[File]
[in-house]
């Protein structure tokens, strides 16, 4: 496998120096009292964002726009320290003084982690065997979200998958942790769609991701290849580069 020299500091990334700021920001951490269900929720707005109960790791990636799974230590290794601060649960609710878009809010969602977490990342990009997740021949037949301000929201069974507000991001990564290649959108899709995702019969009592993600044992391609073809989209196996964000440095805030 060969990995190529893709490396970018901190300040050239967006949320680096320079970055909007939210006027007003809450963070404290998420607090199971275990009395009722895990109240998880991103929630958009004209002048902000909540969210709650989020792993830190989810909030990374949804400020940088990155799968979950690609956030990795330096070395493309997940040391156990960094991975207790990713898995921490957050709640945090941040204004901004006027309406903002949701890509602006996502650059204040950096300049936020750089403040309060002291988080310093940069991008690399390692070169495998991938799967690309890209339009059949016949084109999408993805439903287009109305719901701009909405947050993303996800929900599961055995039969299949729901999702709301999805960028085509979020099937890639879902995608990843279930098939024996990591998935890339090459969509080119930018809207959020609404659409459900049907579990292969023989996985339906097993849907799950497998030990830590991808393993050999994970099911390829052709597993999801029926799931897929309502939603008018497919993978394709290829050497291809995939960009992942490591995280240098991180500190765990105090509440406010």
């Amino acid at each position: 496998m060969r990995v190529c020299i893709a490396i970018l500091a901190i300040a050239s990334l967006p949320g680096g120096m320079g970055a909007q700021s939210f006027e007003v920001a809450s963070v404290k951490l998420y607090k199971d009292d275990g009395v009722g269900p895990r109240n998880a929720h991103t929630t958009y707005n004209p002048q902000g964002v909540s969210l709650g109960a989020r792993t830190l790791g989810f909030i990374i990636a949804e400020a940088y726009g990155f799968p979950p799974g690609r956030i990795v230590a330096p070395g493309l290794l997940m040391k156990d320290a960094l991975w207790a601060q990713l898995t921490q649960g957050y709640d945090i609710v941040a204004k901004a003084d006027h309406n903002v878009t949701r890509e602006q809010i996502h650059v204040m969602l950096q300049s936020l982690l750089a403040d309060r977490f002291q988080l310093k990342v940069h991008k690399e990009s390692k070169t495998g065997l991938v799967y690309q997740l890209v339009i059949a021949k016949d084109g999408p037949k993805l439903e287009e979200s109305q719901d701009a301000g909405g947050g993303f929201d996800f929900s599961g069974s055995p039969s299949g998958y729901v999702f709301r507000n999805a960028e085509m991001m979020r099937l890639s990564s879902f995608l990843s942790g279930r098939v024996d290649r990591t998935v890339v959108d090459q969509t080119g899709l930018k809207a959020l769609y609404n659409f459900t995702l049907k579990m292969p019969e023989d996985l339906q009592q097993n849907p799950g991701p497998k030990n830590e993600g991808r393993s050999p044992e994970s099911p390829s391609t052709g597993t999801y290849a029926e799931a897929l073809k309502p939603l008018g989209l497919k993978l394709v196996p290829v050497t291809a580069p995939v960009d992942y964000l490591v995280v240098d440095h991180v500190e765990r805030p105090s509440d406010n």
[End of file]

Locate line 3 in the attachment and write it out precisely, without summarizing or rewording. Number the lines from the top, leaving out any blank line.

């Amino acid at each position: 496998m060969r990995v190529c020299i893709a490396i970018l500091a901190i300040a050239s990334l967006p949320g680096g120096m320079g970055a909007q700021s939210f006027e007003v920001a809450s963070v404290k951490l998420y607090k199971d009292d275990g009395v009722g269900p895990r109240n998880a929720h991103t929630t958009y707005n004209p002048q902000g964002v909540s969210l709650g109960a989020r792993t830190l790791g989810f909030i990374i990636a949804e400020a940088y726009g990155f799968p979950p799974g690609r956030i990795v230590a330096p070395g493309l290794l997940m040391k156990d320290a960094l991975w207790a601060q990713l898995t921490q649960g957050y709640d945090i609710v941040a204004k901004a003084d006027h309406n903002v878009t949701r890509e602006q809010i996502h650059v204040m969602l950096q300049s936020l982690l750089a403040d309060r977490f002291q988080l310093k990342v940069h991008k690399e990009s390692k070169t495998g065997l991938v799967y690309q997740l890209v339009i059949a021949k016949d084109g999408p037949k993805l439903e287009e979200s109305q719901d701009a301000g909405g947050g993303f929201d996800f929900s599961g069974s055995p039969s299949g998958y729901v999702f709301r507000n999805a960028e085509m991001m979020r099937l890639s990564s879902f995608l990843s942790g279930r098939v024996d290649r990591t998935v890339v959108d090459q969509t080119g899709l930018k809207a959020l769609y609404n659409f459900t995702l049907k579990m292969p019969e023989d996985l339906q009592q097993n849907p799950g991701p497998k030990n830590e993600g991808r393993s050999p044992e994970s099911p390829s391609t052709g597993t999801y290849a029926e799931a897929l073809k309502p939603l008018g989209l497919k993978l394709v196996p290829v050497t291809a580069p995939v960009d992942y964000l490591v995280v240098d440095h991180v500190e765990r805030p105090s509440d406010n």